The Sunday Mail
I have a daughter who recently got a place to study law at a university in Zambia.
My wife and I decided we could not just send our child there, hence as parents, we wanted to appreciate the culture and values at the university.
We departed Mutare around 8 am and got to Harare around 11 am.
We met with a few friends and around 3pm had lunch before heading for Road Port where we had made a prior booking for seats with King Lion buses.
We checked in around 6pm.
King Lion was the first to arrive at the boarding bay before other buses such Tenda and Chigubhu.
However the buses departed leaving ours behind.
At about 8pm, the bus we had boarded, King Lion, departed Road Port.
All the seats were occupied and before leaving Harare we stopped to pick up four women who were wearing white garments worn by some members of apostolic sects.
At that time the driver was not speeding, maybe because of traffic in the city centre.
I took off my shoes and jacket, it was getting hot inside the bus.
However just after Harare the driver suddenly increased the speed of the bus.
I felt uncomfortable with the speed and told my wife. But at that moment I did not raise my concerns with the driver.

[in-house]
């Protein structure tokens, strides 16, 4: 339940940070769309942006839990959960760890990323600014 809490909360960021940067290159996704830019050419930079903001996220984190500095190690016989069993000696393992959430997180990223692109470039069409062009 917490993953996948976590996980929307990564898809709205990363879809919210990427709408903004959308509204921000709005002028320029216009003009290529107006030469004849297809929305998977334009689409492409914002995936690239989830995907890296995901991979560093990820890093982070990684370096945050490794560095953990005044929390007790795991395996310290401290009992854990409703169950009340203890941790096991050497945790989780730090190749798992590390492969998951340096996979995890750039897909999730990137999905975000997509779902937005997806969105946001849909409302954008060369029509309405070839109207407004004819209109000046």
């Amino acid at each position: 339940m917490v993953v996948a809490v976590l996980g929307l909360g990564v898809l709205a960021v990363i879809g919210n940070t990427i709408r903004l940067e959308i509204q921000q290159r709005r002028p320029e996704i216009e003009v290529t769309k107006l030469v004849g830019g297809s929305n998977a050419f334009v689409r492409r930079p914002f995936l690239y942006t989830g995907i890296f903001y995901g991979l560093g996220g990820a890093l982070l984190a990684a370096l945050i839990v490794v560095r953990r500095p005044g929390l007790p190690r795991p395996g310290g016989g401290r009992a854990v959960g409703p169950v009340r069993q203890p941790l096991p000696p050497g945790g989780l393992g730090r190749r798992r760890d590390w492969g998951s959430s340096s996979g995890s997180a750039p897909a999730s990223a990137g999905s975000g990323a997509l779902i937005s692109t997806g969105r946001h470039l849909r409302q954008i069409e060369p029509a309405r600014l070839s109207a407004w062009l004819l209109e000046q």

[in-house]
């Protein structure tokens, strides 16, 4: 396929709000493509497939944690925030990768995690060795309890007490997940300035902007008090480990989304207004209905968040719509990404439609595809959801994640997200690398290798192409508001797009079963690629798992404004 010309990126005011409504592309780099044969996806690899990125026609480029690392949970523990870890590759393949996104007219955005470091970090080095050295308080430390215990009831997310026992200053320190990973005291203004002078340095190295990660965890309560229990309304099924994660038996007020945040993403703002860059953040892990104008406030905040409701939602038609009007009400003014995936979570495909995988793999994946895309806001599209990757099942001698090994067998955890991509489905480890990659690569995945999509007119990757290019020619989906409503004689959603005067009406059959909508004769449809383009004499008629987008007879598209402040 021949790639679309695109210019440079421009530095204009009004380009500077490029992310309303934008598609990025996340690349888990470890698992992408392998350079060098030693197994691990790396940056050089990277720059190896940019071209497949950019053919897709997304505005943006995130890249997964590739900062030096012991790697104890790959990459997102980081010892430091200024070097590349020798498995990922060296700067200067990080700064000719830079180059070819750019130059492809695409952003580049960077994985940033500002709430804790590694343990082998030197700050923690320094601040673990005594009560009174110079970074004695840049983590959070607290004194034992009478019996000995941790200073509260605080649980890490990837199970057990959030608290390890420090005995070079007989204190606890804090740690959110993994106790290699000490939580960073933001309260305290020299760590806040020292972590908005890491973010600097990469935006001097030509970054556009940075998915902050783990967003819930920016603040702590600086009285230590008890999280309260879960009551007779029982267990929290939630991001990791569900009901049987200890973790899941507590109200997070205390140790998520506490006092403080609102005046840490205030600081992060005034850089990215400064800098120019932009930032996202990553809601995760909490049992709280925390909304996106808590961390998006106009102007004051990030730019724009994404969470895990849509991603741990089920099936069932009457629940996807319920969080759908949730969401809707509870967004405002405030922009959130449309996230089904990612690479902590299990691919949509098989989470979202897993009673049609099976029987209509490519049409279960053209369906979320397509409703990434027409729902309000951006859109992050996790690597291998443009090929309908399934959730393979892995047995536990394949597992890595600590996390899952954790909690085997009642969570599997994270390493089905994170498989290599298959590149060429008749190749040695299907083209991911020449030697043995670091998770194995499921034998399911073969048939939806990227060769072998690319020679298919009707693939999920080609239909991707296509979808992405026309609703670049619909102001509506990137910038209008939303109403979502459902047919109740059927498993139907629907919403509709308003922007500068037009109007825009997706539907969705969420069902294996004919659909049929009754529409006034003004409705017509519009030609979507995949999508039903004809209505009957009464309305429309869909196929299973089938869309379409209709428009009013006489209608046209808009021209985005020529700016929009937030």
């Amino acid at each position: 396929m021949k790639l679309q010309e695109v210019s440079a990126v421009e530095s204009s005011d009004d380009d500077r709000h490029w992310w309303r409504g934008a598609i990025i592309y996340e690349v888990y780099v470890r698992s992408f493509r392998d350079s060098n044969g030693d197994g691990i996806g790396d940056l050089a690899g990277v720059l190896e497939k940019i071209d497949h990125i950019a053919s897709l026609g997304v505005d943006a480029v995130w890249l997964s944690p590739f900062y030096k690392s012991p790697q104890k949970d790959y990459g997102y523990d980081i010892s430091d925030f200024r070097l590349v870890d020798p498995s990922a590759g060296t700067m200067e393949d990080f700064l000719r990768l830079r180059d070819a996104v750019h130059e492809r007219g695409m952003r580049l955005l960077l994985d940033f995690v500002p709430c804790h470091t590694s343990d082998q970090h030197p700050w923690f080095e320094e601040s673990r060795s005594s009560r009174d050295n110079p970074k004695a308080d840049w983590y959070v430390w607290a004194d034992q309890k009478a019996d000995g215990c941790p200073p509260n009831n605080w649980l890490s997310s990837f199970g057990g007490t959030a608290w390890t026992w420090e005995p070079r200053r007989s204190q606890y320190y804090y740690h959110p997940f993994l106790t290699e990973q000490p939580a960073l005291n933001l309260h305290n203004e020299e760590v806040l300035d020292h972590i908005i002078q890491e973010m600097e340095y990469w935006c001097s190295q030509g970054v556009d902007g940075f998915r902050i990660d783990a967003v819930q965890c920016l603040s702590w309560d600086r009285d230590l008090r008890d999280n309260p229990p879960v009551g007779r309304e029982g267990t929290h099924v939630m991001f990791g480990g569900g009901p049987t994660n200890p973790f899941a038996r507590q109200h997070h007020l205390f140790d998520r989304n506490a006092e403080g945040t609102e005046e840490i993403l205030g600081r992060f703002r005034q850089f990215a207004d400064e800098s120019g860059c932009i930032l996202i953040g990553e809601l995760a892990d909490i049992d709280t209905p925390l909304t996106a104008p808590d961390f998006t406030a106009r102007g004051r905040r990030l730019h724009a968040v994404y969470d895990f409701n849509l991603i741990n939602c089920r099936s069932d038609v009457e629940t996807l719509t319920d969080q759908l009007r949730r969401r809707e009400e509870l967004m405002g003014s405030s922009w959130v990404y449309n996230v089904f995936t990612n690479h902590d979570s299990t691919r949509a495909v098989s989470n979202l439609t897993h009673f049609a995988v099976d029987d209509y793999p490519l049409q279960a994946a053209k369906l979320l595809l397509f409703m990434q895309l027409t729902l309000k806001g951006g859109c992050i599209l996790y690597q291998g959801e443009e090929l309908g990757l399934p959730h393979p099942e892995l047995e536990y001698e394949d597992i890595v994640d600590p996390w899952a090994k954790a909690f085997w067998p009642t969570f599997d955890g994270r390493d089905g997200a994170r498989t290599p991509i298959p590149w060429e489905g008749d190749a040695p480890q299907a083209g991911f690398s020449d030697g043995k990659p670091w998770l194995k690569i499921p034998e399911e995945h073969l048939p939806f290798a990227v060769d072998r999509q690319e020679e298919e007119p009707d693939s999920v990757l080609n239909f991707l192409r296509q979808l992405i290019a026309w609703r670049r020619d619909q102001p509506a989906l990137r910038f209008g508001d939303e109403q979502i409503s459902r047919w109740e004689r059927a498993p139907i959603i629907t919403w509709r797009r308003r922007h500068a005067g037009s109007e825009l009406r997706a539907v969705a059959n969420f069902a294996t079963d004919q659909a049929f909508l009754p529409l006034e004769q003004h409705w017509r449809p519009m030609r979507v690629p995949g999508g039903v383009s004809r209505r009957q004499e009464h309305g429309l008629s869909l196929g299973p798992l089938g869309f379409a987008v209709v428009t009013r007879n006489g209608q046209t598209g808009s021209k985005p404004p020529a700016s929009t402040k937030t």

I wanted to tell the conductor first but I could not locate him.
At the back of my mind, I kept thinking of the recent Mvuma bus accident.
This was because of the risky overtaking that the driver would make at curves.
Because of the speed, we managed to overtake all the buses that had left us at Road Port.
There was a lady who was in a seat adjacent to ours who openly expressed her concern over the speeding bus.
She called to the conductor, who was now seated in front, to tell the driver to reduce the speed of the bus.
I suddenly found my voice and seconded her.
Both the driver and the conductor remained mum with the former maintaining the high speed.
I hope that lady is still alive. She is one of the people who stood up to this driver, though he never listened.
When we got to Chinhoyi we picked about four boys but there was no sitting place, one of them decided to sit on the bus steps, while the conductor took out a blanket and slept on the floor.
These boys were now talking to the driver.
From their conduct, it seemed all five of them knew each very well.
They were not even disturbed by speed.
Just before midnight after we had passed Karoi it was getting cold.
I wanted to put on a jacket and shoes I had removed earlier.
Suddenly I heard a loud sound from the driver’s side and realised it had emanated from the front wheel.
The bus began swerving and it was evident it was moving on the front rim.
In no time there was a loud bang and I remember hitting my head against seats. The next thing I was being dragged out of the bus wreckage and placed besides my wife who had been dragged out before me.
I was bleeding profusely from the nose and mouth.
My wife had suffered a fractured hand.